“Expecting the world to treat you fairly because you are good is like expecting the bull not to charge because you are a vegetarian.”
— Dennis Wholey
On Saturday, my daughter and I made a couple meals for a friend. He and his wife are the parents of two grown, developmentally disabled boys. His wife is doing well, but still recovering from a stroke and sadly, his daughter has been hospitalized with congestive heart failure. He’s a very nice man and they appreciated the lasagnas we brought. While I was happy that we could help in a small way, I always try to remember that giving my time and being kind doesn’t stop bad things from happening.
Today, I was reminded of this.
I got an email from my friend. His daughter passed away yesterday.
I’m not sure how long I read and reread that email. Perhaps seconds, perhaps minutes. I just kept thinking about the cruelty of it all. Some people have everything, and some have none. Some suffer many losses, some none. It’s impossible to know why.
Maybe, in the end, it doesn’t matter why. It’s what we do after the disaster that matters. It’s what we do to try to give people a fighting chance in spite of the imbalance. It’s what each of us do, everyday, to help each other. It’s the little things that really matter.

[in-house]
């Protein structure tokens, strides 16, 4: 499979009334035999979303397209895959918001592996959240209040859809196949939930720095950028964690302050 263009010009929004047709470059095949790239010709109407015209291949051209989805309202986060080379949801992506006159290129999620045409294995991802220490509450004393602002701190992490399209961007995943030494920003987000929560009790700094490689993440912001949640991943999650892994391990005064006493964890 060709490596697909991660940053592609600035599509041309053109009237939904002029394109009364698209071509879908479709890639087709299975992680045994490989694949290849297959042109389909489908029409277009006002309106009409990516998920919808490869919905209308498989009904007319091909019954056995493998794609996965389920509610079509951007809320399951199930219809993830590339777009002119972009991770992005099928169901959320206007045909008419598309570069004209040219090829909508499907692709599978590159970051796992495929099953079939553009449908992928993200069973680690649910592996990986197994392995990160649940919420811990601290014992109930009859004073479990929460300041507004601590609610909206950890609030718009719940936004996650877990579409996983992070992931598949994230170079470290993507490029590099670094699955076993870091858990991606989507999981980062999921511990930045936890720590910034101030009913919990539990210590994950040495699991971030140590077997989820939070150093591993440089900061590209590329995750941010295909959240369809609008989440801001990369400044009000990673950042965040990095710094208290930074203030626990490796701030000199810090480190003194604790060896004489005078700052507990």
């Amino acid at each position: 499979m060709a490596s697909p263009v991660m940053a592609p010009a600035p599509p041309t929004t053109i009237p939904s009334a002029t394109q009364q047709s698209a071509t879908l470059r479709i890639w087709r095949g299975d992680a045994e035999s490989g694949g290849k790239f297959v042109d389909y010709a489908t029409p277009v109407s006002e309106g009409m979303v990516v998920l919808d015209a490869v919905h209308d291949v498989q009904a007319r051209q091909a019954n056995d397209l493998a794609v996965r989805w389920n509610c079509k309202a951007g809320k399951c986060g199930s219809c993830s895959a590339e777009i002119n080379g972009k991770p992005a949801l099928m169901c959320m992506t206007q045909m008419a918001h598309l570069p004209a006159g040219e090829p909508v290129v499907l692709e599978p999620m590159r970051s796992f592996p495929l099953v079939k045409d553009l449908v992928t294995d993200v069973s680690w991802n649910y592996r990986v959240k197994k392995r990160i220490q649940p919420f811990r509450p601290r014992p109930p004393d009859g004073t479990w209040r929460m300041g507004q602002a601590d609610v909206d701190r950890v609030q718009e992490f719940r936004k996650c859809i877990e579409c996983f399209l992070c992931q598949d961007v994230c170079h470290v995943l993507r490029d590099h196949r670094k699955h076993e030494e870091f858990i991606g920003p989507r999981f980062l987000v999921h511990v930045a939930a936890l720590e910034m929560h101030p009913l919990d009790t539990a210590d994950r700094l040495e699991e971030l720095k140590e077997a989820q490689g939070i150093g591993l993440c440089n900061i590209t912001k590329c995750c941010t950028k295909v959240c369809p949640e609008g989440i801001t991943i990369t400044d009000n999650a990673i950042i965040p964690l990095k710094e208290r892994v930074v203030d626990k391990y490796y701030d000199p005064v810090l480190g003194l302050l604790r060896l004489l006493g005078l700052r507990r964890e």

That’s simplistic and naive. I know that.
I also know that at our Toastmasters’ meeting today, when word got around of our friend’s loss, a collection was taken and without anyone batting an eye, a large amount of cash was raised for a gift for them. It was a small gesture, a little thing. From a few friends to another.
Giving time, being kind, doing good deeds, and helping each other – none of it is insurance or insulation against bad things happening. It never has been and it never will be.
Yet, giving time, being kind, doing good deeds, and helping each other – they have a different value. They help define us and shape us into the kind of people who we want to be. The kind of people that we want to wake up with every morning and go to sleep with every night. The kind of people that recognize that ‘helping’ is more than just a word. The kind of people who help because they recognize they are part of a larger community. The kind of people who want to do better, no matter how unfair life is.
Today, yet again, life wasn’t fair for our friend. He’s a good man, with a good family, with a good character. He’ll always have that.
I just hope that he knows that he’ll always have friends, too.
Today’s gift of time … A small part of a larger contribution to a friend who’s hurting.